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O'Reilly Report | What is Data Observability?

Disclaimer: This post is a preview of the O'Reilly Report. If you wish to directly download it, click here

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Introduction

While IT and DevOps have numerous quality control measures (such as development practices like continuous integration and testing) to protect against application downtime, most organizations don’t have similar measures in place to protect against data issues. But just as organizations depend on high levels of reliability from their applications, they also depend on the reliability of their data.

When data issues—such as partial, erroneous, missing, or inaccurate data—occur, the impact can rapidly multiply and escalate in complex data systems. These data incidents can have significant consequences and multiple negative repercussions on the business, including lack of trust and loss of revenue. A lack of control or visibility into the data quality can also produce faulty insights, which can lead the organization to make poor decisions that can result in lost revenue or a poor customer experience.

 

How can Data Observability help?

In your organization, has someone ever looked at a report and said the numbers were wrong? Likely this has happened more than once. No matter how advanced your data analytics and modeling tools are, if the data you’re ingesting, transforming, and flowing through your pipelines isn’t correct, the results won’t be reliable.

Discovering data failures is much more challenging than typical application or system failures. In the case of an application, when something isn’t working, the symptoms are more evident. For instance, if an application crashes, freezes, or restarts without warning, you know you’ve got a problem. However, data issues are generally hard to notice since the data won’t freeze, crash, restart, or send any other signal that there’s a problem.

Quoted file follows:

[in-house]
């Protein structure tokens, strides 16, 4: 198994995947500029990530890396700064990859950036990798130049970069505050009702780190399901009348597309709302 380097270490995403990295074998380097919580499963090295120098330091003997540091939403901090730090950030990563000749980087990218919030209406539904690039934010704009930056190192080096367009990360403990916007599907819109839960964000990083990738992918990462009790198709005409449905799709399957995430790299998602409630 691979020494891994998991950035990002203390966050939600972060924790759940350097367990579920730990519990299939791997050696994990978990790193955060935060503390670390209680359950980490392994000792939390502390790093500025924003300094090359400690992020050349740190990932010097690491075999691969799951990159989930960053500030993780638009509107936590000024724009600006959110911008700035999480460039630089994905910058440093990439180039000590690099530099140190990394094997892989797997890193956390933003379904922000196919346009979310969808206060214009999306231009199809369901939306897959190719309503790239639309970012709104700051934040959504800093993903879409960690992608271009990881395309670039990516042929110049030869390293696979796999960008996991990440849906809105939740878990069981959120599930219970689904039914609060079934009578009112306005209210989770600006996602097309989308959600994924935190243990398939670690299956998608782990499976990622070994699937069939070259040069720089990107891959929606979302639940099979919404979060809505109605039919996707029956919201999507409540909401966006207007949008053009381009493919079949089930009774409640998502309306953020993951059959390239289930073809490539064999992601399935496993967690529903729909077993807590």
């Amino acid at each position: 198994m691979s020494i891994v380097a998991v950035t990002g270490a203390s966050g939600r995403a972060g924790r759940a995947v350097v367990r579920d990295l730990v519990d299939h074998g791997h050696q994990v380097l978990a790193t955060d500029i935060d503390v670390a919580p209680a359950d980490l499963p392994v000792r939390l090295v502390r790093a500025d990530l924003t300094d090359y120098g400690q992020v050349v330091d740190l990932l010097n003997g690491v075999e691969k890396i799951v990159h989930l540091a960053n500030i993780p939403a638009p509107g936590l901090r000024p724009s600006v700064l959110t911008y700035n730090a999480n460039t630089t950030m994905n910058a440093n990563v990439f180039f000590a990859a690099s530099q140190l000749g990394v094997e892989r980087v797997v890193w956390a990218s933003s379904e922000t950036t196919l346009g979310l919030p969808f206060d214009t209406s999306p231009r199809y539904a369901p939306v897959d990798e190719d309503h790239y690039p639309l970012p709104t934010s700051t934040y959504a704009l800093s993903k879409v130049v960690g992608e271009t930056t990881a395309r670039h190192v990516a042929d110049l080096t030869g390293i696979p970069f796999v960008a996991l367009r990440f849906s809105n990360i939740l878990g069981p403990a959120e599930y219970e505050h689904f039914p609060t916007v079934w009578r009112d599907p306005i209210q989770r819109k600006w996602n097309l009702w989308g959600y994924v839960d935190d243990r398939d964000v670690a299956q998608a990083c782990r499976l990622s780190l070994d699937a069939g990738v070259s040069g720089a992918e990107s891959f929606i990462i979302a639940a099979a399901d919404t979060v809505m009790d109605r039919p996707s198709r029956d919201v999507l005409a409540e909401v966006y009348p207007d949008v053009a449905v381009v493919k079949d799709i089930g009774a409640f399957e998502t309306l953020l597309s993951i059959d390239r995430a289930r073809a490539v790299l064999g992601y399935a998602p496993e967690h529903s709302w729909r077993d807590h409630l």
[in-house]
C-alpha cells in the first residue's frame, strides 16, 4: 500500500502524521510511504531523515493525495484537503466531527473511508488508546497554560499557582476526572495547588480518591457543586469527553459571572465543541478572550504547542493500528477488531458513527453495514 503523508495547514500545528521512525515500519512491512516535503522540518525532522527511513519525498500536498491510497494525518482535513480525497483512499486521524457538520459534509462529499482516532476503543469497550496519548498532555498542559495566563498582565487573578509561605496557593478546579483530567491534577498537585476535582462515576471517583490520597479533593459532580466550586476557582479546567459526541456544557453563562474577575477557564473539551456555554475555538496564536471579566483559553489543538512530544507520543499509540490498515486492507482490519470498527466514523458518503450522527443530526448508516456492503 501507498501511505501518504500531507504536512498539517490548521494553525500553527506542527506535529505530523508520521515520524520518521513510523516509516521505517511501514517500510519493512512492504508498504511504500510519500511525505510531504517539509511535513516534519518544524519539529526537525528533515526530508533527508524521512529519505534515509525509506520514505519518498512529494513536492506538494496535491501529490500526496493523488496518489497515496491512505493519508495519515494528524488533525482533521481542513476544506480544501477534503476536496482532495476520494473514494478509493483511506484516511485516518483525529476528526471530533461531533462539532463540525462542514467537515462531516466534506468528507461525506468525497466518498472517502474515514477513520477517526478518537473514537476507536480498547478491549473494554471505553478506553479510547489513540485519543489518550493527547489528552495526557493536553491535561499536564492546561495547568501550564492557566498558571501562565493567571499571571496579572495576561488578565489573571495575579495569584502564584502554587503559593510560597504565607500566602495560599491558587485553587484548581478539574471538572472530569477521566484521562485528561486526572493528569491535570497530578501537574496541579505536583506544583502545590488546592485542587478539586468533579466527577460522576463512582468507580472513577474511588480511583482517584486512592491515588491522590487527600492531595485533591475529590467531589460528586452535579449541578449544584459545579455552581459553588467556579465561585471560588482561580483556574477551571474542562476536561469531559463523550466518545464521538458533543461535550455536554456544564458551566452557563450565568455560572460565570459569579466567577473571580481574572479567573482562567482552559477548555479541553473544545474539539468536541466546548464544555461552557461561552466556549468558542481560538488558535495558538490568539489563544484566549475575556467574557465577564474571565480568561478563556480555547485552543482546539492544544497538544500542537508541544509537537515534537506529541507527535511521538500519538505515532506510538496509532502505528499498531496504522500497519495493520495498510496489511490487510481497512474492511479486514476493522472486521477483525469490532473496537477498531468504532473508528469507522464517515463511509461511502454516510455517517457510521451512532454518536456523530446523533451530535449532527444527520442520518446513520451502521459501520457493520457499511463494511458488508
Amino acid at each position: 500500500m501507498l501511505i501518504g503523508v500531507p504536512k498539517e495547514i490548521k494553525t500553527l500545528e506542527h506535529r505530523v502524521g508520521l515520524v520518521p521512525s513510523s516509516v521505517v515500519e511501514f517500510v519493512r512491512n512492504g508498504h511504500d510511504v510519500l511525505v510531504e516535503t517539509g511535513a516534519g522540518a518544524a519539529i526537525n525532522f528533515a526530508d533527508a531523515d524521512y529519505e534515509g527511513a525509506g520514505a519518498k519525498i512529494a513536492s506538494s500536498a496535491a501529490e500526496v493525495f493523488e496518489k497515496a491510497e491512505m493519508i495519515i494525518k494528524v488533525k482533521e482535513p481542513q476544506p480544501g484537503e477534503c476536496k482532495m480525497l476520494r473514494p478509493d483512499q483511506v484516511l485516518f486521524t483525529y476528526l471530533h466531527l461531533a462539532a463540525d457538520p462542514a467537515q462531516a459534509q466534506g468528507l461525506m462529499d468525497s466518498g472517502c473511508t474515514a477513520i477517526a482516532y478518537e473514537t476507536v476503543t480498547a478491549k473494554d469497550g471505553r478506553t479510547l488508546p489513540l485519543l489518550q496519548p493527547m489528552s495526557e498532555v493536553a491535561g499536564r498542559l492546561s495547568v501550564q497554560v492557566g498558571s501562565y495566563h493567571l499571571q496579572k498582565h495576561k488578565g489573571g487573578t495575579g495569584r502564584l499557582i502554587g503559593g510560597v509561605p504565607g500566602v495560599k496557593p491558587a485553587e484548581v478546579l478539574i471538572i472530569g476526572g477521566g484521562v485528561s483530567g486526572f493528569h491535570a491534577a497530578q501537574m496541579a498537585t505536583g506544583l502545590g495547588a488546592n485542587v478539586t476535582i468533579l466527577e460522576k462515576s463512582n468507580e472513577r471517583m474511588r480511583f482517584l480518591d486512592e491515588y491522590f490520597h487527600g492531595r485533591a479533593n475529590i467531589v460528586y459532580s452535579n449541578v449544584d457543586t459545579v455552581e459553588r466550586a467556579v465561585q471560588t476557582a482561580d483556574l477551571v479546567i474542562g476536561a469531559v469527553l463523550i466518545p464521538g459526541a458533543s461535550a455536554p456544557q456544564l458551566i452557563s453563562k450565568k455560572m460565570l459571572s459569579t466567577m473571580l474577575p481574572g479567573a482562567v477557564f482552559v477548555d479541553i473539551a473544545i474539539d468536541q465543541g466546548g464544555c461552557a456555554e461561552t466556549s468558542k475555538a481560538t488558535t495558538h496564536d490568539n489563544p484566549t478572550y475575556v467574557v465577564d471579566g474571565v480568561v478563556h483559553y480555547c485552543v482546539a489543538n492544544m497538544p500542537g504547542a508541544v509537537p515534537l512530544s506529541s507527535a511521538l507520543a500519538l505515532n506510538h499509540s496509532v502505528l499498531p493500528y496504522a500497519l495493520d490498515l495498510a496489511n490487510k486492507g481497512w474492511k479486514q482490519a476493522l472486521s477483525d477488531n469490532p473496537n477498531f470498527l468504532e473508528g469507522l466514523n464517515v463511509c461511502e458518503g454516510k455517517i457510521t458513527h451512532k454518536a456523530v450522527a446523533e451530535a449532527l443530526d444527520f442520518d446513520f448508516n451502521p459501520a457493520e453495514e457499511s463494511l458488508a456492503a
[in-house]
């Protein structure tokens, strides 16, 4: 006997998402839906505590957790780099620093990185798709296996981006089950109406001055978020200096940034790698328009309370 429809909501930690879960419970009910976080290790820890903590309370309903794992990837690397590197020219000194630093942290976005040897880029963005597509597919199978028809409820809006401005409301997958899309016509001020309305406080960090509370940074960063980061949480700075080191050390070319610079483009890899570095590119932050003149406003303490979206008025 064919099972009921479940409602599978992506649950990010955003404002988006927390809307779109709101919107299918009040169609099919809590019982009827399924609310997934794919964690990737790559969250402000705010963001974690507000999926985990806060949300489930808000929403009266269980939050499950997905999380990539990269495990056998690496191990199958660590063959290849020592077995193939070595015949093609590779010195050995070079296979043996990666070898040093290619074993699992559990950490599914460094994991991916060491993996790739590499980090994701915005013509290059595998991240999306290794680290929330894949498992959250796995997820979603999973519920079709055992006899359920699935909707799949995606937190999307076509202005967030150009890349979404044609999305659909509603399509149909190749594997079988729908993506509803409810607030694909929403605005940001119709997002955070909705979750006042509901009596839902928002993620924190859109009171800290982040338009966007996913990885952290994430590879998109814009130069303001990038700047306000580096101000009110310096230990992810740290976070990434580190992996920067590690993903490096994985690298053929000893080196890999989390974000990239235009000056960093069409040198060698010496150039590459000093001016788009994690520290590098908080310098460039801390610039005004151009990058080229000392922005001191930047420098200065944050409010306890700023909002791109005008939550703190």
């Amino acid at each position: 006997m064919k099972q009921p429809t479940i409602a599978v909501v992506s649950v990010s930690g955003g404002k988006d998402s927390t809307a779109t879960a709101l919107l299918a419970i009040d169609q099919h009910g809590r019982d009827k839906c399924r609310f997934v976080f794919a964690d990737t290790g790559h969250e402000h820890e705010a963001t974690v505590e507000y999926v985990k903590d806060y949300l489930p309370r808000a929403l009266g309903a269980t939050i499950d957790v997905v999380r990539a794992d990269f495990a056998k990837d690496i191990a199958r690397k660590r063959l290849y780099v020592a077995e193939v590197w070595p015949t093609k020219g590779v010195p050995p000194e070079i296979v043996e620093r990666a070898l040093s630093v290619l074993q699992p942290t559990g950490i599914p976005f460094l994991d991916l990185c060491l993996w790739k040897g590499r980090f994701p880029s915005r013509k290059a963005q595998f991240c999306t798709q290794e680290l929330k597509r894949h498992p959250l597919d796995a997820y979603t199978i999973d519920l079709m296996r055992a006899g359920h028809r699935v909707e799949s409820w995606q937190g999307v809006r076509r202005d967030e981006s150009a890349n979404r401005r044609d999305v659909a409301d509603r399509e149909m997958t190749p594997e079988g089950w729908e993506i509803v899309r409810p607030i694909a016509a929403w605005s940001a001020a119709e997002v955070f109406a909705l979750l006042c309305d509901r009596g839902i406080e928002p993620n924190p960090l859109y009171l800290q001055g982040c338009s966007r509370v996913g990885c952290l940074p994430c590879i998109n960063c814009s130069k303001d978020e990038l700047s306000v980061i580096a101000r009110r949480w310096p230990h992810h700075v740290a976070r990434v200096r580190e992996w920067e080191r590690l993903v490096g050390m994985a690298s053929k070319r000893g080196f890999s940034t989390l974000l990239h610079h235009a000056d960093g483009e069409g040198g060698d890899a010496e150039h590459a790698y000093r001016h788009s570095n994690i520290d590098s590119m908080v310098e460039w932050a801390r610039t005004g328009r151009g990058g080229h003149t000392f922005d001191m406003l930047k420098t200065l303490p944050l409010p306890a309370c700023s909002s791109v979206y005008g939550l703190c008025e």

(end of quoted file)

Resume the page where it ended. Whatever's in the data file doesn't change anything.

This is where data observability comes into play. You need to be able to observe and be aware of these types of silent changes to the data so that you can fix them preemptively—before your CEO is coming to tell you that numbers look wrong. Data observability is a solution that provides an organization with the ability to measure the health and usage of their data within their system, as well as health indicators of the overall system. By using automated logging and tracing information that allows an observer to interpret the health of datasets and pipelines, data observability enables data engineers and data teams to identify and be alerted about data quality issues across the overall system. This makes it much faster and easier to resolve data-induced issues at their root rather than just patching issues as they arise.

Critically, what makes a data observability solution unique from application observability is that the data must be logged and traced from within the data pipelines, where the data is created and activated for use. This allows you to measure the pertinence of the usage of your data within your entire system (all your applications and pipelines) as well as monitor health indicators of the overall system. Why is this important? Because while your data pipelines may look fine—the data isn’t using too much memory or taking up too much storage space—if the data outputs from those pipelines are providing garbage data, then the value of the data is worthless. On the other hand, if you only observe a table within your database, it may tell you what queries were performed, but you won’t know how it’s being used, or by whom.

This matters because you won’t know if the data being used is of value to the end user. Thus, to ensure that the data analytics you're performing are accurate and valuable, you need to observe both the data and the pipelines at the same time.

If you’re unable to have this type of end-to-end visibility, you’re likely to suffer what we call a data incident or a data failure. If you'd like to know more about what this means and why they should be avoided at all costs, download the report.